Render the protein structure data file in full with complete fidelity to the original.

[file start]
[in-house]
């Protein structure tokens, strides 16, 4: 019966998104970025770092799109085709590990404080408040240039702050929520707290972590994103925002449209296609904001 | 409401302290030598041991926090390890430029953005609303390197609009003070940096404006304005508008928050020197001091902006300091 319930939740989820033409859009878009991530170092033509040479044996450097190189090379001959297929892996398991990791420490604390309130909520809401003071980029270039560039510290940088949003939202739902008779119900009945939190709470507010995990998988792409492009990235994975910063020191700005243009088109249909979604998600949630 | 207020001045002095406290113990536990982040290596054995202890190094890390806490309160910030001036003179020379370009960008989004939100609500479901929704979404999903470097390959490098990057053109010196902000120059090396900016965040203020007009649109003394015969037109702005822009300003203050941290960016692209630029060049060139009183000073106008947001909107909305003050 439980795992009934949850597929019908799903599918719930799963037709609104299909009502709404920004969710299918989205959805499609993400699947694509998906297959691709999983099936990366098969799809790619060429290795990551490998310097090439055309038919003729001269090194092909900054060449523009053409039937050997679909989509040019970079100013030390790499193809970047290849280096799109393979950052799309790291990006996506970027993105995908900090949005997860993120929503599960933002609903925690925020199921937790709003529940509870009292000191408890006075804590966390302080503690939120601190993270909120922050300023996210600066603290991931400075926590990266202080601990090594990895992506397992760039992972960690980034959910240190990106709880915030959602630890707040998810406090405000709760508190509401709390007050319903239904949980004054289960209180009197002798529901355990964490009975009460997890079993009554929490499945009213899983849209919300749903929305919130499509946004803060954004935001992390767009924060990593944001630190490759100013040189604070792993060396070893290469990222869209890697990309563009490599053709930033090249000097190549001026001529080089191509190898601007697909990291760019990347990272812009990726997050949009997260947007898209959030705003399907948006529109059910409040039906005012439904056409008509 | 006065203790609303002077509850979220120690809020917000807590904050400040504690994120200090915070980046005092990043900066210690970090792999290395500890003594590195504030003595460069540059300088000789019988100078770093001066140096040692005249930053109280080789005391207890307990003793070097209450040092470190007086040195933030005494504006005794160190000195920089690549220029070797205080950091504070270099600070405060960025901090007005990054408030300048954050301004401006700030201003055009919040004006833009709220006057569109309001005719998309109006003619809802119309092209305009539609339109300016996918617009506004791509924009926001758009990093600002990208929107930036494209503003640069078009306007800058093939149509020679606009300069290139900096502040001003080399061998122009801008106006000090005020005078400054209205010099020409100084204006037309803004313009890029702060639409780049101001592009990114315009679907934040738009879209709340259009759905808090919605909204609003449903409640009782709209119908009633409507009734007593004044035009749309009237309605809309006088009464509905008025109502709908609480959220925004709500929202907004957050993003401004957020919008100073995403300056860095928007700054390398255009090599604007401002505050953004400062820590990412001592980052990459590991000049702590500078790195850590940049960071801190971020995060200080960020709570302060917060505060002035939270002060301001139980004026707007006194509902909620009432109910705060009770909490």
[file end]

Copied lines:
[in-house]
């Protein structure tokens, strides 16, 4: 019966998104970025770092799109085709590990404080408040240039702050929520707290972590994103925002449209296609904001 | 409401302290030598041991926090390890430029953005609303390197609009003070940096404006304005508008928050020197001091902006300091 319930939740989820033409859009878009991530170092033509040479044996450097190189090379001959297929892996398991990791420490604390309130909520809401003071980029270039560039510290940088949003939202739902008779119900009945939190709470507010995990998988792409492009990235994975910063020191700005243009088109249909979604998600949630 | 207020001045002095406290113990536990982040290596054995202890190094890390806490309160910030001036003179020379370009960008989004939100609500479901929704979404999903470097390959490098990057053109010196902000120059090396900016965040203020007009649109003394015969037109702005822009300003203050941290960016692209630029060049060139009183000073106008947001909107909305003050 439980795992009934949850597929019908799903599918719930799963037709609104299909009502709404920004969710299918989205959805499609993400699947694509998906297959691709999983099936990366098969799809790619060429290795990551490998310097090439055309038919003729001269090194092909900054060449523009053409039937050997679909989509040019970079100013030390790499193809970047290849280096799109393979950052799309790291990006996506970027993105995908900090949005997860993120929503599960933002609903925690925020199921937790709003529940509870009292000191408890006075804590966390302080503690939120601190993270909120922050300023996210600066603290991931400075926590990266202080601990090594990895992506397992760039992972960690980034959910240190990106709880915030959602630890707040998810406090405000709760508190509401709390007050319903239904949980004054289960209180009197002798529901355990964490009975009460997890079993009554929490499945009213899983849209919300749903929305919130499509946004803060954004935001992390767009924060990593944001630190490759100013040189604070792993060396070893290469990222869209890697990309563009490599053709930033090249000097190549001026001529080089191509190898601007697909990291760019990347990272812009990726997050949009997260947007898209959030705003399907948006529109059910409040039906005012439904056409008509 | 006065203790609303002077509850979220120690809020917000807590904050400040504690994120200090915070980046005092990043900066210690970090792999290395500890003594590195504030003595460069540059300088000789019988100078770093001066140096040692005249930053109280080789005391207890307990003793070097209450040092470190007086040195933030005494504006005794160190000195920089690549220029070797205080950091504070270099600070405060960025901090007005990054408030300048954050301004401006700030201003055009919040004006833009709220006057569109309001005719998309109006003619809802119309092209305009539609339109300016996918617009506004791509924009926001758009990093600002990208929107930036494209503003640069078009306007800058093939149509020679606009300069290139900096502040001003080399061998122009801008106006000090005020005078400054209205010099020409100084204006037309803004313009890029702060639409780049101001592009990114315009679907934040738009879209709340259009759905808090919605909204609003449903409640009782709209119908009633409507009734007593004044035009749309009237309605809309006088009464509905008025109502709908609480959220925004709500929202907004957050993003401004957020919008100073995403300056860095928007700054390398255009090599604007401002505050953004400062820590990412001592980052990459590991000049702590500078790195850590940049960071801190971020995060200080960020709570302060917060505060002035939270002060301001139980004026707007006194509902909620009432109910705060009770909490």